A lawyer speaking on behalf of a Florida man whose house was stormed by bail enforcement agents over a $750 bond has called the incident a “state-sponsored home invasion.”
Faudlin Pierre, attorney for Donald Colas, was cited by The Miami Herald as saying his client intends to sue over the May 5 raid, which was supervised by the police.
“The guy didn’t appear for a traffic ticket, it’s not like the guy was a murderer,” Pierre told Miami Herald. “What gives these individuals, who are just basically hired contractors, to go into a third party’s home and destroy other people’s property?”
Bail enforcement agents—also known as bail bondsmen—were looking for Colas’s cousin Berlin Gabriel, a fugitive who skipped bail after being arrested for driving with a suspended license.
In Florida, as in many other states, suspects can get a bail bondsman to post a large fraction of their bond on their behalf, allowing the suspect to pay a relatively small portion of their bail and walk free. If the defendant skips bail and does not make a court appearance, the agent or Bail Bond Agency stands to lose money.
Colas’s house was the bail-skipping defendant’s last known address, according to court documents cited in the media outlet’s report.
Colas insisted, however, that his cousin hadn’t lived there in 20 years.
The agents reportedly cited a Supreme Court opinion from 1872 which gives bail enforcement agents the right to gain access by force, if necessary, to the homes of defendants who skip bail.
A video posted online by Miami Herald shows the agents using pry bars to gain entry to the house after Colas refused to let them in.
Colas is heard in the footage telling the agents that Gabriel is not at the home, while agents insist on searching the premises.
A police supervisor was reportedly present at the scene. Police were called to the property three times that night but allegedly left each time after determining no laws had been broken.
Gabriel’s family members reportedly paid off his debt to the bail agency a couple of days after the incident.
How Do Bail Bonds Work?
According to the Florida Department of Financial Services, bail bond agents use their own money or collateral to post bail for defendants and in exchange they are “promised money or other things of value for doing so.”
Crystal Ignatowski of Surety Solutions explains the process in a blog post: “For example, John is arrested. The court set John’s bail at $10,000. John wants to be released from jail but he does not have $10,000 in cash, so he seeks help from a Bail bondsman to post a Bail Bond for him.”
“The bondsman requires $1,000 to post a Bail Bond for John, thus releasing him from jail.”
Ignatowski writes that in the hypothetical example, if the defendant appears in court, the bondsman keeps the $1000 as a fee for profit.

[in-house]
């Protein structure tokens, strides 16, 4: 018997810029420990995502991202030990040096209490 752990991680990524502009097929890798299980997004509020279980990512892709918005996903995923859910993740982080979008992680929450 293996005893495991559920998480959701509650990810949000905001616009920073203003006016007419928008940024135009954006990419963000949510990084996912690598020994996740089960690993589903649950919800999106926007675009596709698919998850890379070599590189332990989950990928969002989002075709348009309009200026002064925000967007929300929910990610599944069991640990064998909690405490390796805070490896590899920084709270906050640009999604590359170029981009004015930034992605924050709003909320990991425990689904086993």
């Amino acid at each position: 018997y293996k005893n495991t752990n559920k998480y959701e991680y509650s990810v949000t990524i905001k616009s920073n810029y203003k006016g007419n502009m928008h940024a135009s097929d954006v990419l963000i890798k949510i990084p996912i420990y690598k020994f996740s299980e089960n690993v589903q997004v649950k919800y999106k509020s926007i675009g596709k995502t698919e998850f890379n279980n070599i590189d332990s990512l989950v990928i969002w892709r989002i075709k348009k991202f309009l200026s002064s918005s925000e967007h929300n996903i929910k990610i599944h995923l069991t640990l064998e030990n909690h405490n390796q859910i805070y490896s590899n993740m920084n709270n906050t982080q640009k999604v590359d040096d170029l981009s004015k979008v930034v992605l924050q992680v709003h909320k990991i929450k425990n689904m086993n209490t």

If the defendant skips bail and the judicial process is interrupted, the bondsman must pay the court the outstanding amount—$9,000 in the hypothetical example—from their own pocket.
Crime in the United States
Violent crime in the United States has fallen sharply over the past 25 years, according to both the FBI’s Uniform Crime Reports (UCR) and the Bureau of Justice Statistics (BJS) National Crime Victimization Survey (NCVS).
The rate of violent crimes fell by 49 percent between 1993 and 2017, reported the FBI’s UCR, which only reflects crimes reported to the police.
The violent crime rate dropped by 74 percent between 1993 and 2017, according to BJS’s CVS, which takes into account both crimes that have been reported to the police and those that have not.
“From 1993 to 2017, the rate of violent victimization declined 74 percent, from 79.8 to 20.6 victimizations per 1,000 persons age 12 or older,” the U.S. Department of Justice stated (pdf).
Both studies are based on data up to and including 2017, the most recent year for which complete figures are available.
The FBI recently released preliminary data for 2018. According to the Preliminary Semiannual Uniform Crime Report, from January to June 2018, violent crime rates in the United States dropped by 4.3 percent compared to the same six-month period in 2017.
While the overall rate of violent crime has seen a steady downward drop since its peak in the 1990s, there have been several upticks that bucked the trend.
Between 2014 and 2016, the murder rate increased by more than 20 percent, to 5.4 per 100,000 residents, from 4.4, according to an analysis of FBI data. The last two-year period in which the rate soared so quickly was between 1966 and 1968.